Warning: Face Replen Free Samples Can Cost You

It looks quite straightforward – the advert says you pay just $5 for cosmetic samples that are supposedly worth a great deal more.

So, people order the samples and pay the $5 by credit card.

Then comes the bombshell – 2 weeks later your credit card  is charged for $161.35 and $154.23

Unknowingly, you’ve signed up to buy their products every month.

These figures are for Face Replen Image Revive anti-aging products, but this technique is used by other companies as well.

Lucy was caught out by this and was understandably angry as she hadn’t agreed to any such charges. On contacting the company about this – their reply stated that as she hadn’t returned the samples unused she must pay the real cost.

Lucy’s situation is difficult as the company does warn in very tiny letters that you are charged after 14 days.

To make matters worse, the company continues to take money each month until you cancel and it is basically impossible to get that money back.

Be very careful on any supposedly “free” offers that you take up. Once companies have got your credit card details – some are not concerned whether you intended to sign up to keep paying them every month.

If you check the Internet for information of whether Face Replen is a scam, the result is interesting as Face Replen has clearly created a number of posts on various sites asking that question but then simply putting their advertising material in as the post. This is to make it more difficult for people to find true  information about Face Replen and how they operate.

It appears that the company base for face Replen is called Digby Investments located in Ireland. Whether that’s just a shell company or the real thing is unknown.

This kind of trick is called the subscription trap and Chancellor Phillip Hammond has plans to stop this scam.

Be careful what you sign up for and always read the very small print.

Do leave a comment on this post – click on the post title then scroll down to leave your comment.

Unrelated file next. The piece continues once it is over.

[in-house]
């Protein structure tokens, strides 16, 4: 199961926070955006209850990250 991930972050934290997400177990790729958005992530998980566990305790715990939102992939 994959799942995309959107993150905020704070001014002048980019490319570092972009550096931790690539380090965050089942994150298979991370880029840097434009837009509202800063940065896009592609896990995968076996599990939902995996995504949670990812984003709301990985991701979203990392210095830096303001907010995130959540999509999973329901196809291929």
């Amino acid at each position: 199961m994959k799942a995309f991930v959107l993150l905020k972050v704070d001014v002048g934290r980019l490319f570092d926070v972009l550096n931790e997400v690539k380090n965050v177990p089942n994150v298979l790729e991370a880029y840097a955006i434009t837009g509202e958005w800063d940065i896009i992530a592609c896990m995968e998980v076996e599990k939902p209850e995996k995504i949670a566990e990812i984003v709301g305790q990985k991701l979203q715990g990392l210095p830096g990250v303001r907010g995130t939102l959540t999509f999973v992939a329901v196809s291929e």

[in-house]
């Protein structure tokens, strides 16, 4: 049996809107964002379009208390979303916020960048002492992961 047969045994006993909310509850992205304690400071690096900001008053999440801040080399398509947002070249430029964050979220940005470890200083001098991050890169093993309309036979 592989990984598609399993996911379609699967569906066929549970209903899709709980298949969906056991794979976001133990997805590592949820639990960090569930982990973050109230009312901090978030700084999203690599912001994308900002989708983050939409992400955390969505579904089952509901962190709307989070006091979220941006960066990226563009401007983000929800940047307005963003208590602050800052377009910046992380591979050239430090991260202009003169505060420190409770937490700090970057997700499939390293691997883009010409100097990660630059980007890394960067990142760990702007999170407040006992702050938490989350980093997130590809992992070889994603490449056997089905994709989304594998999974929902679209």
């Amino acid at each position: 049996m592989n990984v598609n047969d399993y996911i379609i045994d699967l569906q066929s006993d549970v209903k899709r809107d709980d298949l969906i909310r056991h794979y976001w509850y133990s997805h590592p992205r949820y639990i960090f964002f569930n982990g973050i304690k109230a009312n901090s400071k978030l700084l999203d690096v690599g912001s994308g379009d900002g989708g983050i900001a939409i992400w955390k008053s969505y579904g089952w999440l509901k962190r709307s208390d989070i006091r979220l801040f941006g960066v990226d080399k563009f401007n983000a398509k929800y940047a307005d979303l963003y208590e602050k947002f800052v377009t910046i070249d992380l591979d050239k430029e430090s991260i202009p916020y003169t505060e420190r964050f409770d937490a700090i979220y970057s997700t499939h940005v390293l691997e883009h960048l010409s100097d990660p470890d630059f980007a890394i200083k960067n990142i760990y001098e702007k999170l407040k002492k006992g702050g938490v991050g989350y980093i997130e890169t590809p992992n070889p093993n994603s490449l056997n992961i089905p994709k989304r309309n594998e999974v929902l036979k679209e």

One comment

  1. Alvin says:

    A scam described exactly as above. When I received the sample, I smelled a rat. No invoice to indicate the price of the product or any other paperwork was included, just a leaflet listing their products. Contained a second product I hadn’t asked for. They shipped a 30-day supply, with only a 14-day trial period starting from the date you placed the order, not the date you receive it. There was no indication in the advertising that this was an Auto-Ship program. I immediately sent it back. Bad move. You should phone customer support to get a Return Merchandise Authorization, but no such instructions were in the box. When I ordered on-line, I may have clicked on a button to agree to terms and conditions, but who reads those? Bad move! Said they had no record of my return, but Canada Post confirms they received it within 5 days.

    I got MasterCard on their case to reverse two charges of 149.93 and 143.31, but could only settle on a 30% refund even though I didn’t receive any product. They agreed to cancel all other shipments, but another shipment supposedly is already on its way with a third charge for which they have agreed to a 50% refund. I will be out over $300 by the time it’s over, and as I write, no product.

    The product was an anti-aging cream, but I’ve developed more wrinkles over this. However, this is NOT a commentary on their products as I have never cracked a jar, just their marketing scheme.

    Product names: Nuvella, Renuvica, Dermagen, Biorepair

    Web sites: quickboostcs.com, gentletouch.com, http://nuvellacanada.nouvaliftinstants.com/,

    Corporate office:
    Digby Investments Ltd.
    Unit 113, Citygate Business Centre
    Hills Industrial Estate
    Lower Lucan Rd.
    Co. Dublin

    Or
    33a Eastbury Rd.
    Watford, UK
    WD19 4PU

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